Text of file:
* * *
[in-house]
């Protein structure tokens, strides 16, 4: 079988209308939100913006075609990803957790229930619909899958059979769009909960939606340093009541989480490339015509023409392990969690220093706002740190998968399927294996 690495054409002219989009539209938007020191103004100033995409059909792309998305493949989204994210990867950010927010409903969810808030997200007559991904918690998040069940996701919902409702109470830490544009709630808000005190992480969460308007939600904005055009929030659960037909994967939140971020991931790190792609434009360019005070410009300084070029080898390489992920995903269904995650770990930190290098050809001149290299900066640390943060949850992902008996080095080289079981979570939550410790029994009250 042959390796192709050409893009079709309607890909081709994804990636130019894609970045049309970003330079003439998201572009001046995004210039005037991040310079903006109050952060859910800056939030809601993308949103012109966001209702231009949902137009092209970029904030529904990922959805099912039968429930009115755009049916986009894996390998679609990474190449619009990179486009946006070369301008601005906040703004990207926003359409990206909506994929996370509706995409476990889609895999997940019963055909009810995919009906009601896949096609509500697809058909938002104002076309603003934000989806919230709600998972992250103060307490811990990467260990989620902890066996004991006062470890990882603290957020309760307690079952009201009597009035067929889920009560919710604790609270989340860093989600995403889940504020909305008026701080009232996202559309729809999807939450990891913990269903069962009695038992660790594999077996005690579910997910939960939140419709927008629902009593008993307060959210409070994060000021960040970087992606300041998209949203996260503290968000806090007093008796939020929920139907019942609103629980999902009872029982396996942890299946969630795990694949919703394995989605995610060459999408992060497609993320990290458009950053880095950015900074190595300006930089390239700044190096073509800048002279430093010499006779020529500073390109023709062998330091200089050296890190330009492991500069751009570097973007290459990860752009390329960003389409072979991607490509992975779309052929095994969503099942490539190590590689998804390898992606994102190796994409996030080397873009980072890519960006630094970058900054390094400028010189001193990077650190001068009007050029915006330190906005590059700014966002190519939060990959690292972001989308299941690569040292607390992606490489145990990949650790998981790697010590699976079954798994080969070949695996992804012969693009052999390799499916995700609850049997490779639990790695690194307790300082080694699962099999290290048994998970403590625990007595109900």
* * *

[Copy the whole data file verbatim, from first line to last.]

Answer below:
[in-house]
């Protein structure tokens, strides 16, 4: 079988209308939100913006075609990803957790229930619909899958059979769009909960939606340093009541989480490339015509023409392990969690220093706002740190998968399927294996 690495054409002219989009539209938007020191103004100033995409059909792309998305493949989204994210990867950010927010409903969810808030997200007559991904918690998040069940996701919902409702109470830490544009709630808000005190992480969460308007939600904005055009929030659960037909994967939140971020991931790190792609434009360019005070410009300084070029080898390489992920995903269904995650770990930190290098050809001149290299900066640390943060949850992902008996080095080289079981979570939550410790029994009250 042959390796192709050409893009079709309607890909081709994804990636130019894609970045049309970003330079003439998201572009001046995004210039005037991040310079903006109050952060859910800056939030809601993308949103012109966001209702231009949902137009092209970029904030529904990922959805099912039968429930009115755009049916986009894996390998679609990474190449619009990179486009946006070369301008601005906040703004990207926003359409990206909506994929996370509706995409476990889609895999997940019963055909009810995919009906009601896949096609509500697809058909938002104002076309603003934000989806919230709600998972992250103060307490811990990467260990989620902890066996004991006062470890990882603290957020309760307690079952009201009597009035067929889920009560919710604790609270989340860093989600995403889940504020909305008026701080009232996202559309729809999807939450990891913990269903069962009695038992660790594999077996005690579910997910939960939140419709927008629902009593008993307060959210409070994060000021960040970087992606300041998209949203996260503290968000806090007093008796939020929920139907019942609103629980999902009872029982396996942890299946969630795990694949919703394995989605995610060459999408992060497609993320990290458009950053880095950015900074190595300006930089390239700044190096073509800048002279430093010499006779020529500073390109023709062998330091200089050296890190330009492991500069751009570097973007290459990860752009390329960003389409072979991607490509992975779309052929095994969503099942490539190590590689998804390898992606994102190796994409996030080397873009980072890519960006630094970058900054390094400028010189001193990077650190001068009007050029915006330190906005590059700014966002190519939060990959690292972001989308299941690569040292607390992606490489145990990949650790998981790697010590699976079954798994080969070949695996992804012969693009052999390799499916995700609850049997490779639990790695690194307790300082080694699962099999290290048994998970403590625990007595109900």